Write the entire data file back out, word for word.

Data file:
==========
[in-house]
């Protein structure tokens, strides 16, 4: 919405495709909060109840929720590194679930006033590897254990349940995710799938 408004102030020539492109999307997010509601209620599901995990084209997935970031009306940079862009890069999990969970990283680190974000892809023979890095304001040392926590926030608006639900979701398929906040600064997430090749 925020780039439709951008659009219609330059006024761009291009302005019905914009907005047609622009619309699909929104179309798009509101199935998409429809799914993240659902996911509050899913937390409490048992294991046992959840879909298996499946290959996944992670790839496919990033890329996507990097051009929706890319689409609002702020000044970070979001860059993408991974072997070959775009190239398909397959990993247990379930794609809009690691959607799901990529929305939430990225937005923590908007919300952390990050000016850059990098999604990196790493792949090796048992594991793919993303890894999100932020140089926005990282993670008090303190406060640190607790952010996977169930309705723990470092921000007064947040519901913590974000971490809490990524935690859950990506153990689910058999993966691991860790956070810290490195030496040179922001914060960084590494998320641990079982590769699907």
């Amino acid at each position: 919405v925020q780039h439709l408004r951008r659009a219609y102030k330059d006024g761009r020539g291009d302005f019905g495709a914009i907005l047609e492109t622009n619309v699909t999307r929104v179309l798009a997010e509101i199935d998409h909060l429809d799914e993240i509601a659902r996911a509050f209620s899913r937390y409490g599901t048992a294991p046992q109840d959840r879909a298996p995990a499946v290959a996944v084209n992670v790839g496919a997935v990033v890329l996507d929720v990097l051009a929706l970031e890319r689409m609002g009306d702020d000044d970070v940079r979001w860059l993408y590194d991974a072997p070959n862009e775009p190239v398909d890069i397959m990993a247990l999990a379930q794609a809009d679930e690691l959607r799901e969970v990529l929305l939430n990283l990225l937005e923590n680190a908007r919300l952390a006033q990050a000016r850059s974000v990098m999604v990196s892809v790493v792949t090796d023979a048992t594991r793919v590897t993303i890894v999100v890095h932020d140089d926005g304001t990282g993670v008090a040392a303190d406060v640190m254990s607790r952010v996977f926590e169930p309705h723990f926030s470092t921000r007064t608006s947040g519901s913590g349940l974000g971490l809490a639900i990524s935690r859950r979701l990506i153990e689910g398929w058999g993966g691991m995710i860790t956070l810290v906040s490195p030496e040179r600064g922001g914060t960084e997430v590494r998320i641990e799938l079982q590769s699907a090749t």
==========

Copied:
[in-house]
């Protein structure tokens, strides 16, 4: 919405495709909060109840929720590194679930006033590897254990349940995710799938 408004102030020539492109999307997010509601209620599901995990084209997935970031009306940079862009890069999990969970990283680190974000892809023979890095304001040392926590926030608006639900979701398929906040600064997430090749 925020780039439709951008659009219609330059006024761009291009302005019905914009907005047609622009619309699909929104179309798009509101199935998409429809799914993240659902996911509050899913937390409490048992294991046992959840879909298996499946290959996944992670790839496919990033890329996507990097051009929706890319689409609002702020000044970070979001860059993408991974072997070959775009190239398909397959990993247990379930794609809009690691959607799901990529929305939430990225937005923590908007919300952390990050000016850059990098999604990196790493792949090796048992594991793919993303890894999100932020140089926005990282993670008090303190406060640190607790952010996977169930309705723990470092921000007064947040519901913590974000971490809490990524935690859950990506153990689910058999993966691991860790956070810290490195030496040179922001914060960084590494998320641990079982590769699907």
């Amino acid at each position: 919405v925020q780039h439709l408004r951008r659009a219609y102030k330059d006024g761009r020539g291009d302005f019905g495709a914009i907005l047609e492109t622009n619309v699909t999307r929104v179309l798009a997010e509101i199935d998409h909060l429809d799914e993240i509601a659902r996911a509050f209620s899913r937390y409490g599901t048992a294991p046992q109840d959840r879909a298996p995990a499946v290959a996944v084209n992670v790839g496919a997935v990033v890329l996507d929720v990097l051009a929706l970031e890319r689409m609002g009306d702020d000044d970070v940079r979001w860059l993408y590194d991974a072997p070959n862009e775009p190239v398909d890069i397959m990993a247990l999990a379930q794609a809009d679930e690691l959607r799901e969970v990529l929305l939430n990283l990225l937005e923590n680190a908007r919300l952390a006033q990050a000016r850059s974000v990098m999604v990196s892809v790493v792949t090796d023979a048992t594991r793919v590897t993303i890894v999100v890095h932020d140089d926005g304001t990282g993670v008090a040392a303190d406060v640190m254990s607790r952010v996977f926590e169930p309705h723990f926030s470092t921000r007064t608006s947040g519901s913590g349940l974000g971490l809490a639900i990524s935690r859950r979701l990506i153990e689910g398929w058999g993966g691991m995710i860790t956070l810290v906040s490195p030496e040179r600064g922001g914060t960084e997430v590494r998320i641990e799938l079982q590769s699907a090749t």